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Bartol Blog

Learn what is happening in the field of arts education and teaching artistry. Past blog posts with links to resources can be found by searching or by clicking on a category below. Check in often as we update our blog and link to local and national resources.

Get to Know the Grantee: Theatre Exile

“…whatever is going on in your life, try to bring your best self to class.”

 

 

Theatre Exile is committed to theatre, especially in its South Philly neighborhood. Paper Wings is Theatre Exile’s in-school residency outreach program.  Experienced, professional teaching artists go into the classroom once a week and work with students to help them find their voices, build confidence, work collaboratively, and engage with the world in an empowered way.  Deb Block, Executive Director, and Steve Gravelle, Teaching Artist, weighed in with their answers to our questions of the day.

 

Deborah Block

 

What revs you up to go to work in the morning?

I truly believe that what we do makes our world a better place.  But in the most immediate way, it’s the wonderful people that I work with.  Me being my best, helps others do the wonderful work that they’re doing. 

 

What about your work keeps you up at night?

The lists of things to do.  Being afraid of forgetting something important. 

 

When do you know your work is making a difference?

It’s usually after the fact.  When I get a personal note that is not just thanks for being there or doing that, but when they tell me something about themselves that has significantly changed because of the experience. Sometimes these come from teachers who write about how a student has grown in direct response to our program.  I have had a handful of really monumental notes like that. Just one, would have made all of my work worthwhile. 

 

What is the most important thing you do to help your teaching artists do their best work?

Trust, listen, and guide when necessary.  Hopefully in that order.

 

What is the best tip you can give to someone doing arts education programs like yours?

Be adaptable.  Listen to the kids.  Feel what they need. Always engage. And if that last one is difficult, take some time to remember why you are doing it.  Take a nap, because you’re probably over worked. Take care of yourself, so you can take care of them. It’s hard work. But it is so meaningful.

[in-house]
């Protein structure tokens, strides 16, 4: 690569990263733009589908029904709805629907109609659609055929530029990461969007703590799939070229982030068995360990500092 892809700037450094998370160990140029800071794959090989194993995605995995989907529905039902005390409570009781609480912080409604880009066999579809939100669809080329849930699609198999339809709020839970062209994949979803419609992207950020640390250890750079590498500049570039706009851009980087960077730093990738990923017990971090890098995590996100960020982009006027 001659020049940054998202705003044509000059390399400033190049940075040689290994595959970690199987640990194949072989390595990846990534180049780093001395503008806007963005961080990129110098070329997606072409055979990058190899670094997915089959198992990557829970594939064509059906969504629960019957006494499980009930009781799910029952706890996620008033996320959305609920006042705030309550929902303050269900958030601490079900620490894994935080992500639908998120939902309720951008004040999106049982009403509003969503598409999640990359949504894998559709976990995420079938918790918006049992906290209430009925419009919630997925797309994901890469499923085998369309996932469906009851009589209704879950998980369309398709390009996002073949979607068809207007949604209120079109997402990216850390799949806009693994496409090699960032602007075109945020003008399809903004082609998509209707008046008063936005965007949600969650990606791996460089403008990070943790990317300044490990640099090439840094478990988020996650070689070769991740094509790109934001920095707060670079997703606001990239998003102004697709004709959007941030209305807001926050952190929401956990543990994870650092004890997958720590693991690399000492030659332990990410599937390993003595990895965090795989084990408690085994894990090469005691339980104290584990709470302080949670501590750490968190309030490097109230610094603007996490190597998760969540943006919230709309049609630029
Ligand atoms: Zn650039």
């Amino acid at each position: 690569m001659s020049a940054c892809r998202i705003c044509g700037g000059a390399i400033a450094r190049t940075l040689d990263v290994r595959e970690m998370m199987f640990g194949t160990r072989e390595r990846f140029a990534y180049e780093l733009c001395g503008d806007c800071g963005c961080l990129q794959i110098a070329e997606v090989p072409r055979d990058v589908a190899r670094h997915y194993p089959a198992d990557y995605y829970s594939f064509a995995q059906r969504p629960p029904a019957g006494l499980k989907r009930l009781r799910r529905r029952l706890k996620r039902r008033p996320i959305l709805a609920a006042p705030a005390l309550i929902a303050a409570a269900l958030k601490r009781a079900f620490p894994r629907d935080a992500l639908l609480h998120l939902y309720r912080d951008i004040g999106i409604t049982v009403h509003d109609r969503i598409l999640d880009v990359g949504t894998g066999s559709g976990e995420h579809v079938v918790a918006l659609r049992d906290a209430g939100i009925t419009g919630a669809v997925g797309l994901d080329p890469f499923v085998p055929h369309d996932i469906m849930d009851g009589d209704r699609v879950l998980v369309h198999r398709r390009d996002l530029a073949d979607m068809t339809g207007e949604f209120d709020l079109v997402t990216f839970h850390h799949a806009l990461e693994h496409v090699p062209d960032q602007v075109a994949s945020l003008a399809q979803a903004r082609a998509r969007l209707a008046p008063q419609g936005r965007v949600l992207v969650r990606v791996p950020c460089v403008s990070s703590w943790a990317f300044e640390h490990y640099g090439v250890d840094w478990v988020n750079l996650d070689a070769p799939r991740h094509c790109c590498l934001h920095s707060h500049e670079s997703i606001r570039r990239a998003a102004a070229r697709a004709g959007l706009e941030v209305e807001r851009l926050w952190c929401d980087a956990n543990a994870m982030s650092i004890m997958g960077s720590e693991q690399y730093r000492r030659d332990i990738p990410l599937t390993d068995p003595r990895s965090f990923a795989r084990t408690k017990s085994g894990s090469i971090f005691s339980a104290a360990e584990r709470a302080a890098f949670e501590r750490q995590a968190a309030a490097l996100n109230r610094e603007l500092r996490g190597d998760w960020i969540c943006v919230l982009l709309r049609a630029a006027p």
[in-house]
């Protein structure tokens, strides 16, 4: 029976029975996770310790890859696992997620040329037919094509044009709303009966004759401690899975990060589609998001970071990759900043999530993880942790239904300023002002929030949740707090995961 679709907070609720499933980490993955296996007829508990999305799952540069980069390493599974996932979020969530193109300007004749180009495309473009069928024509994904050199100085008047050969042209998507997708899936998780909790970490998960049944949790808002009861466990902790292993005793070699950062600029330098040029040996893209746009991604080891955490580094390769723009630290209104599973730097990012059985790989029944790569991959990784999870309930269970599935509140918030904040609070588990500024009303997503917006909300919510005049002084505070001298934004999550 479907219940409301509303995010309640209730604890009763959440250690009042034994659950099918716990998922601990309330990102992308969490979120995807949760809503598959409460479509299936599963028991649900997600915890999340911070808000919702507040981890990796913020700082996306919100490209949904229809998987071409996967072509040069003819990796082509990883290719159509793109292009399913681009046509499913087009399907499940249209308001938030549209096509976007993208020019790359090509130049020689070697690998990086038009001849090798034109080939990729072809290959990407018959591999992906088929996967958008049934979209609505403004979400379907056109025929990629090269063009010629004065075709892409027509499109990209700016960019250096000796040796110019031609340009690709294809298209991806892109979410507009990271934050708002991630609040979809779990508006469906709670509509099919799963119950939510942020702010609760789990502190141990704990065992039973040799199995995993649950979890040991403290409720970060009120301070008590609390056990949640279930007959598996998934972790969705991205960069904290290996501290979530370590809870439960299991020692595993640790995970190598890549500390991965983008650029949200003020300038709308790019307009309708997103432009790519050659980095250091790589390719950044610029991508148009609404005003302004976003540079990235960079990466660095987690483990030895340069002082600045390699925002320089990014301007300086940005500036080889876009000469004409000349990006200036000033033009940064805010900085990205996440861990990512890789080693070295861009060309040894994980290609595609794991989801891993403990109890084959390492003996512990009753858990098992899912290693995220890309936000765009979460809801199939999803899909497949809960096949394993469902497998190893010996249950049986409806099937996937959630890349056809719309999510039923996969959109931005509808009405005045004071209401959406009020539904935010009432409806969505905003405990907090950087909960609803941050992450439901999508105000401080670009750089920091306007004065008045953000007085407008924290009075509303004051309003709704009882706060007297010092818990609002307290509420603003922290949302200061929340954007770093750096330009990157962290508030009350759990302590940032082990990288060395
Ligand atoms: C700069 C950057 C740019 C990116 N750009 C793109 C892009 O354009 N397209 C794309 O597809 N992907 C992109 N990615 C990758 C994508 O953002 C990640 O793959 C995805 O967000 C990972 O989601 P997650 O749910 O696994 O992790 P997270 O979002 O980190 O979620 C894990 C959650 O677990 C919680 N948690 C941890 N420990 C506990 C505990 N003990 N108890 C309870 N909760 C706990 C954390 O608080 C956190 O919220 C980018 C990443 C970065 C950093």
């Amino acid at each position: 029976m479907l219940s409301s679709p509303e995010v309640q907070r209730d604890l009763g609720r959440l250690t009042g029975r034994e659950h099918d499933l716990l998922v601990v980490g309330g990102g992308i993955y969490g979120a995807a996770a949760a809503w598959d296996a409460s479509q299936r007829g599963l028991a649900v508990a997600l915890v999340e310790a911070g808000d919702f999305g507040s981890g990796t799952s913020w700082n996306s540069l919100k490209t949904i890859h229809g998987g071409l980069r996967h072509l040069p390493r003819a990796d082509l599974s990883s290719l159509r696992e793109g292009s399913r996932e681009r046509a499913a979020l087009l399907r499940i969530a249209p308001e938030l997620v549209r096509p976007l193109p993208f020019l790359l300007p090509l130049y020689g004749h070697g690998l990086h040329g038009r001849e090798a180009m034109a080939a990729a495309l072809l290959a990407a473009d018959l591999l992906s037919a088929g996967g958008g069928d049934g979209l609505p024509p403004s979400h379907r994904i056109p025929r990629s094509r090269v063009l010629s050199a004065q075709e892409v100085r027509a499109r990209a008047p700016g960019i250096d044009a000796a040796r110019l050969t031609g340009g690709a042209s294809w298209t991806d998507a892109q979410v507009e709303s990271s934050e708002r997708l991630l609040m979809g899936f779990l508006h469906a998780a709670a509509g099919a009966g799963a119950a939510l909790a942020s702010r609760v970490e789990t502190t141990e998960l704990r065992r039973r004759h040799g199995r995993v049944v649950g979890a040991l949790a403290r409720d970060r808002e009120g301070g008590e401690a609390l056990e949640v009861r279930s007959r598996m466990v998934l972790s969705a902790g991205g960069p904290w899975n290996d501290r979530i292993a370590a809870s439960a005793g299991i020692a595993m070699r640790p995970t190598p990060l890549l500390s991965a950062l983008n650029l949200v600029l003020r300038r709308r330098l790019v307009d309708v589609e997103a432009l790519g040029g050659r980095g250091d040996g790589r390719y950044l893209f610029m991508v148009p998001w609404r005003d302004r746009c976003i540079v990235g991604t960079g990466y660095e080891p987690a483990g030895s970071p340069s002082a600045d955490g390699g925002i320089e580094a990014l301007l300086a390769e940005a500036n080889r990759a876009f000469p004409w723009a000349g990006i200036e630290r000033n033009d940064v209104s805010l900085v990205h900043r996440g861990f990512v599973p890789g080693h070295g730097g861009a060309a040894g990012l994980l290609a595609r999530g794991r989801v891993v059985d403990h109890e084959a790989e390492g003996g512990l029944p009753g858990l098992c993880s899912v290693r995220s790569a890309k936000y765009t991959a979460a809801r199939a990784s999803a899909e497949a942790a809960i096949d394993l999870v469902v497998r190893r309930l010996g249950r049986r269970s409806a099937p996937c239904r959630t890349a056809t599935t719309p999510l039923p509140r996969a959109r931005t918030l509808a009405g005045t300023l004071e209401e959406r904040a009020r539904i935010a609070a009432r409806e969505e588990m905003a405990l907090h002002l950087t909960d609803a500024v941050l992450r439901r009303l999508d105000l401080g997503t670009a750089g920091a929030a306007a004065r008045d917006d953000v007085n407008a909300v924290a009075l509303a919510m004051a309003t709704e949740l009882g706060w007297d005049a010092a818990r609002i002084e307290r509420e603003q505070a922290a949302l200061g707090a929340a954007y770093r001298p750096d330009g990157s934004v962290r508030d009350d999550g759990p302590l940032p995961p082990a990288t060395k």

What is your favorite field trip? (Real or imagined.)

I’d go all Christmas Carol on the students and visit their future selves with creativity in their lives and them living in their strengths, and their future selves without it. 

 

 

Steve Gravelle 

 

What is the coolest thing a participant in your program ever said to you?

“When I first started this work, I was afraid to talk in front of people.  Drama was scary at first, but now I’m more confident in my public speaking.  Thanks Mr Steve!” – Denise, Grade 8

 

What is the most important thing you do to help your teaching artists do their best work?

When you’re a TA, you typically only get one brief interaction per week… whatever is going on in your life, try to bring your best self to class.  It will make the students feel more successful if you bring positive energy with you!  

 

What is the best tip you can give to someone doing arts education programs like yours?

Three things: 1) Show up on time.  2) Work hard and accomplish the tasks given to you.  3) Be nice to people. It never ceases to amaze me how few working artists can manage all three things.  If you can stay steady on these three fundamentals, you’ll never want for work.  

 

What is your favorite field trip? (Real or imagined.)

Taking a large group of summer campers to the Please Touch Museum.  They went just crazy in a museum specifically designed for them to play with everything.  It’s my favorite museum by a wide margin.  

 

 Best.  Snack. Ever.

Cheez-its, straight out of the box.  Trying not to eat an entire box at a time is the biggest struggle.

 

 

 

Part of a continuing series featuring our 2019 Bartol grantees.

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